It used to be one of the most lucrative agribusiness in the country but the US$420mn tuna industry in the Philippines is now threatened with dwindling catch and stiffer health regulations with importing countries
During the gathering of stakeholders held last year in Manado, Indonesia, Marferino Tan, president of the SOCCKSARGEN (South Cotabato, Cotabato, Sultan Kudarat, Sarangani and General Santos City) Federation of Fishing and Allied Industry (SFFAI) admits the industry is now “in the vicinity of US$294mn and could continue to plunge because of certain factors such as climate change that affects both the quantity and quality of the catch.”
Because of tuna’s rapid decrease not just on local waters but also on the international seas, the Western and Central Pacific Fisheries Commission (WCFPC) – to which the Philippines is a member – have imposed a ban on tuna fishing which further aggravated the situation. The ban was justifiable, according to the Commission, as a forecast of at least 10 per cent in global tuna catch has been estimated in the next three years and the prohibition may reduce by a minimum of 30 per cent from the 2001-2004 average catch. Tan said the daily fish in the year 2000, when the industry was at its peak, was placed at 300 to 500 tonnes but has been significantly reduced by 30per cent in recent years. The decline of tuna catch also meant the displacement of more than 40,000 fishermen out of the 150,000 who are directly and indirectly involved in the tuna industry, he said. The value of tuna exports on the other hand dropped to 8.14 per cent in 2010 from the 2009 data at US$359.38mn.
Stricter health rules by the European Union, which accounts for half of the Philippine tuna exports, would inflict a gaping wound to the industry. Agriculture Secretary Proceso Alcala urgently called tuna fishing companies to go into research and development to produce better fish and prawn strains that are resistant to diseases and would not succumb to infections.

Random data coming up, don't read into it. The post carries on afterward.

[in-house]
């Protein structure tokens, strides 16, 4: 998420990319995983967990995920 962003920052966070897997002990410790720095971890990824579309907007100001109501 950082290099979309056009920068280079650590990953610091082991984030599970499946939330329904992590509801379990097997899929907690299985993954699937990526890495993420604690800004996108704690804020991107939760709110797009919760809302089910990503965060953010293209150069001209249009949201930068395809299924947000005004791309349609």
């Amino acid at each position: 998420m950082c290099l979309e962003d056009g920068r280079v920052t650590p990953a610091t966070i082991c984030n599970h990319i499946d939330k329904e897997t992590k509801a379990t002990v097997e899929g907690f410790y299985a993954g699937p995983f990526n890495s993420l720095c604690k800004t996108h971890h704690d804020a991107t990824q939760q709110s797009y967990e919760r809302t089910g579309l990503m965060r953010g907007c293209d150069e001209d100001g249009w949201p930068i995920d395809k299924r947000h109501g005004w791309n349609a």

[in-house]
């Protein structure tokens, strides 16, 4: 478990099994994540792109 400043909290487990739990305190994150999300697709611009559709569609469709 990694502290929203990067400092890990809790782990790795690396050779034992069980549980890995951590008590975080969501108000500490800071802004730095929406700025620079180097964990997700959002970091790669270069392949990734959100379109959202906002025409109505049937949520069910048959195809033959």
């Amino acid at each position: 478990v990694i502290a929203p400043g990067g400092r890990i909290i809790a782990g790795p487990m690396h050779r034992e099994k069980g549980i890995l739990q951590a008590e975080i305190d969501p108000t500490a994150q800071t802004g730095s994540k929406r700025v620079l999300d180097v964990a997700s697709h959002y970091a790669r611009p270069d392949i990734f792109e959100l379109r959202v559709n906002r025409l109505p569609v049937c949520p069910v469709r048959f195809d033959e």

‘Environmentally harmful’ means of tuna fishing such as fish aggregating device (FAD) may also result to losing the country’s lucrative markets of Canada and the United Kingdom. According to global environment group Greenpeace, many global markets for tuna are now demanding fish caught using sustainable methods as these countries are cognizant of the recent critical phase of tuna in the oceans. The group said certain areas in the Pacific have been closed to FAD for the past three years as a result of the conservation measures taken by the WCFPC in response to the decline in the bigeye and yellowfin tuna stocks. Unfortunately, the Philippines – the second largest canned tuna producer in the Western and Central Pacific Ocean next to Thailand and the third largest tuna supplier in the world –lobbying to reverse these conservation measures.